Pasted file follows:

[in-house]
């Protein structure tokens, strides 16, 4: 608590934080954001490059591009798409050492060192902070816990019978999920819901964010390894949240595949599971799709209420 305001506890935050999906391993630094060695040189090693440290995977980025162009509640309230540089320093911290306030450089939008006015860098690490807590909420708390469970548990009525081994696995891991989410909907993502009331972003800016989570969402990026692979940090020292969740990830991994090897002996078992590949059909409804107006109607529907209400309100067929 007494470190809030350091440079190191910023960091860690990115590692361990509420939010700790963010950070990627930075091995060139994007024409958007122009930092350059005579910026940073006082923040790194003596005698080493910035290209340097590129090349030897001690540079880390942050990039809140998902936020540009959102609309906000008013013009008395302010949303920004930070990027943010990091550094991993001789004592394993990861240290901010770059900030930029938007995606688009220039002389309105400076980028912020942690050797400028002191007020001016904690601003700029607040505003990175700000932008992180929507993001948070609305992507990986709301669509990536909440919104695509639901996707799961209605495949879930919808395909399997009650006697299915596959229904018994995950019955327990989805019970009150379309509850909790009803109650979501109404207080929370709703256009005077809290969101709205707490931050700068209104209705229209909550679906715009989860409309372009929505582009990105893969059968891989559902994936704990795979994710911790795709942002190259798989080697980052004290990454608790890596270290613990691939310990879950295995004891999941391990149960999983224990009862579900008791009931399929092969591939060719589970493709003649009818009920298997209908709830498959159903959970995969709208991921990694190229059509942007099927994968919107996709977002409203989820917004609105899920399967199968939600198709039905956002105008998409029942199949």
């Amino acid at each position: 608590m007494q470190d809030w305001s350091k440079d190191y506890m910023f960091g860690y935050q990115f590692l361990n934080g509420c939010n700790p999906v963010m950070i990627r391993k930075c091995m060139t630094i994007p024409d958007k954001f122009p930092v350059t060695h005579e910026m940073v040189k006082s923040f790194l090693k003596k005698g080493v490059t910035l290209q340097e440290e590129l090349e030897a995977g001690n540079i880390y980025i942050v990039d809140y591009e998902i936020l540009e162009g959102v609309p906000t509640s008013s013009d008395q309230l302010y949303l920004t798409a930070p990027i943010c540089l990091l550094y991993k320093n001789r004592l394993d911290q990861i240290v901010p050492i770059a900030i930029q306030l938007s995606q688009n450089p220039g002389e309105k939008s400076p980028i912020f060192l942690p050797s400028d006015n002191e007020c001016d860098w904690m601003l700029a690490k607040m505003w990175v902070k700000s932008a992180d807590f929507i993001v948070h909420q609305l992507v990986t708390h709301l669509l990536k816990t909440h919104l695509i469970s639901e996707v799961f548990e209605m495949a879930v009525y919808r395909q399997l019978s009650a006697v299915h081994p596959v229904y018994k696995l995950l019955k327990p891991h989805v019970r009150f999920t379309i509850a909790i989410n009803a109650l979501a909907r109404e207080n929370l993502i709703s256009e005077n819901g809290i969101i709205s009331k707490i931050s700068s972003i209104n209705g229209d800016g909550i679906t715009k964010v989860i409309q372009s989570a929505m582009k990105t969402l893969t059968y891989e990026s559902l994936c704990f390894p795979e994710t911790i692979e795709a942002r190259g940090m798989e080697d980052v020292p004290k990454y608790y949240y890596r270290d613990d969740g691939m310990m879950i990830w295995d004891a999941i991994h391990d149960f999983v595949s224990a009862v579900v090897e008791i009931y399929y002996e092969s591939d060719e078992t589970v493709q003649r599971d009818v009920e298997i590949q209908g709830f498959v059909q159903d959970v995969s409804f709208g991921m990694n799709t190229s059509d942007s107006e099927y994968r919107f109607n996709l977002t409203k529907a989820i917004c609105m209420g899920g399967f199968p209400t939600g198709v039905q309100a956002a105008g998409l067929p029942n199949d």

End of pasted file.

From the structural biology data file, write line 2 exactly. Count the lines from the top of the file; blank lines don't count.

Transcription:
């Protein structure tokens, strides 16, 4: 608590934080954001490059591009798409050492060192902070816990019978999920819901964010390894949240595949599971799709209420 305001506890935050999906391993630094060695040189090693440290995977980025162009509640309230540089320093911290306030450089939008006015860098690490807590909420708390469970548990009525081994696995891991989410909907993502009331972003800016989570969402990026692979940090020292969740990830991994090897002996078992590949059909409804107006109607529907209400309100067929 007494470190809030350091440079190191910023960091860690990115590692361990509420939010700790963010950070990627930075091995060139994007024409958007122009930092350059005579910026940073006082923040790194003596005698080493910035290209340097590129090349030897001690540079880390942050990039809140998902936020540009959102609309906000008013013009008395302010949303920004930070990027943010990091550094991993001789004592394993990861240290901010770059900030930029938007995606688009220039002389309105400076980028912020942690050797400028002191007020001016904690601003700029607040505003990175700000932008992180929507993001948070609305992507990986709301669509990536909440919104695509639901996707799961209605495949879930919808395909399997009650006697299915596959229904018994995950019955327990989805019970009150379309509850909790009803109650979501109404207080929370709703256009005077809290969101709205707490931050700068209104209705229209909550679906715009989860409309372009929505582009990105893969059968891989559902994936704990795979994710911790795709942002190259798989080697980052004290990454608790890596270290613990691939310990879950295995004891999941391990149960999983224990009862579900008791009931399929092969591939060719589970493709003649009818009920298997209908709830498959159903959970995969709208991921990694190229059509942007099927994968919107996709977002409203989820917004609105899920399967199968939600198709039905956002105008998409029942199949």